A 7-year-old British boy is in an intensive care unit battling a rare disease which has covered his body in blisters — and it's been linked to his recent Covid-19 diagnosis.
Logan Walsh, from Leeds in central England, contracted Covid-19 in November along with his mother, but medical workers thought both had fully recovered from it six weeks ago.
However, in December his organs started to fail, his skin blistered and he developed heart murmurs, according to Yorkshire Live.
Doctors eventually recognised these as symptoms of Paediatric Multisystem Inflammatory Syndrome (PIMS-TS) — a rare and life-threatening condition that they think was brought about by Covid-19.
It's not the first time they've seen a child develop this syndrome after catching Covid-19, and now Logan's mother, Jessica Walsh, is calling for health experts to spread the word of this dangerous side effect.
Walsh took her son to the emergency ward in December after he vomited and became feverish.
They were sent home, with emergency staff classing it as a stomach bug.
However, just days later Logan's condition worsened. By December 16 blisters and rashes covered his body and his extremities were swelling. His blood had also thinned.
Walsh's GP told her to call an ambulance.
In hospital, Logan didn't urinate for 12 hours and the rash continued to spread.
After a specialist was called in, he was diagnosed with PIMS-TS, which can cause organ failure, insufficient blood flow, and heart problems.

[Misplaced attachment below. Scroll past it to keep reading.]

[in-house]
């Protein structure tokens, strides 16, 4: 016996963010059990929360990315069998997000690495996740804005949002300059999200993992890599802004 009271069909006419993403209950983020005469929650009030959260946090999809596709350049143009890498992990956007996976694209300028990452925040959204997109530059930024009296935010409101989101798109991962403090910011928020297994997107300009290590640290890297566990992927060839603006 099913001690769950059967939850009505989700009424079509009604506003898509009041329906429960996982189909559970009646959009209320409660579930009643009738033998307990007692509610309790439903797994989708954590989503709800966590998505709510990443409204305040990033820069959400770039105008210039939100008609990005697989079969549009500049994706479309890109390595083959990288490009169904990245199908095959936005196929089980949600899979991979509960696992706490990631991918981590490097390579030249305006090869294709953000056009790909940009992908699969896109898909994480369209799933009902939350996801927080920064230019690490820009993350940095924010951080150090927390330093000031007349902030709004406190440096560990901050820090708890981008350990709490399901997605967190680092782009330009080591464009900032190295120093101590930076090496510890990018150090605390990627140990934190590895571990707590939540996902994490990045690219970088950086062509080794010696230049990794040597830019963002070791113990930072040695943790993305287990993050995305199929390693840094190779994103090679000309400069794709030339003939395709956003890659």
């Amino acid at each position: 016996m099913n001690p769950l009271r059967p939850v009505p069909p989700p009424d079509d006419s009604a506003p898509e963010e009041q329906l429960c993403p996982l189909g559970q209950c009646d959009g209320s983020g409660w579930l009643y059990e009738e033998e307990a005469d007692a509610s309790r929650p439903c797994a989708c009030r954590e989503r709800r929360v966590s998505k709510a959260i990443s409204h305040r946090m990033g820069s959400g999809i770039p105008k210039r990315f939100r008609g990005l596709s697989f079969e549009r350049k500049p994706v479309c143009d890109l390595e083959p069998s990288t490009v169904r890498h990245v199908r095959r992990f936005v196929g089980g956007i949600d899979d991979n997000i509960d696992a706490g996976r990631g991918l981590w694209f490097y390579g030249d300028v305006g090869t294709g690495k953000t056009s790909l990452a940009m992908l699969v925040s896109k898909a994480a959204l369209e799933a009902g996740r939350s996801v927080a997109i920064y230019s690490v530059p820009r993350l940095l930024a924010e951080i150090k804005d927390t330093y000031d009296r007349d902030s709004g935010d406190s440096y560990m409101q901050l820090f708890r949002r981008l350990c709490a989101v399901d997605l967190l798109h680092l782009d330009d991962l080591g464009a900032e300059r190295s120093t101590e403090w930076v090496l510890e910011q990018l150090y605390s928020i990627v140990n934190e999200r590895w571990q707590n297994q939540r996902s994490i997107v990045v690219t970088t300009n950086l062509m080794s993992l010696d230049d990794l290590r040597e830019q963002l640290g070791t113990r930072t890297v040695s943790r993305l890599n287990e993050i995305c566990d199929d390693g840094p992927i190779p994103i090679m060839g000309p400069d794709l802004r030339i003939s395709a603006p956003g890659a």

"The syndrome is known to attack organs, with the heart being the main one," Walsh said.
She took to social media, angry that UK Government health advice doesn't warn about this potentially deadly side effect of Covid-19 in children.
"The doctors told me they were seeing children and teenagers who had already had Covid-19, showing no symptoms when they had it and then coming in later, just like Logan," she said.
"They go on all the time about how this pandemic only affects the elderly and often say it doesn't seem to affect children.
"When this first began happening [to Logan], not all doctors were able to recognise it, and the link in the condition to Covid-19 is only just starting to be taken seriously."
After a stint in the ICU ward where he was given steroids, Logan was sent to rehabilitation to relearn how to walk.
"As his joints and muscles had swollen, Logan now requires physio to help with rehabilitation, and to walk again," Walsh said.
"Thankfully, the initial treatment eventually got his condition under control ... Logan is recovering slowly, and made it home on Christmas Day."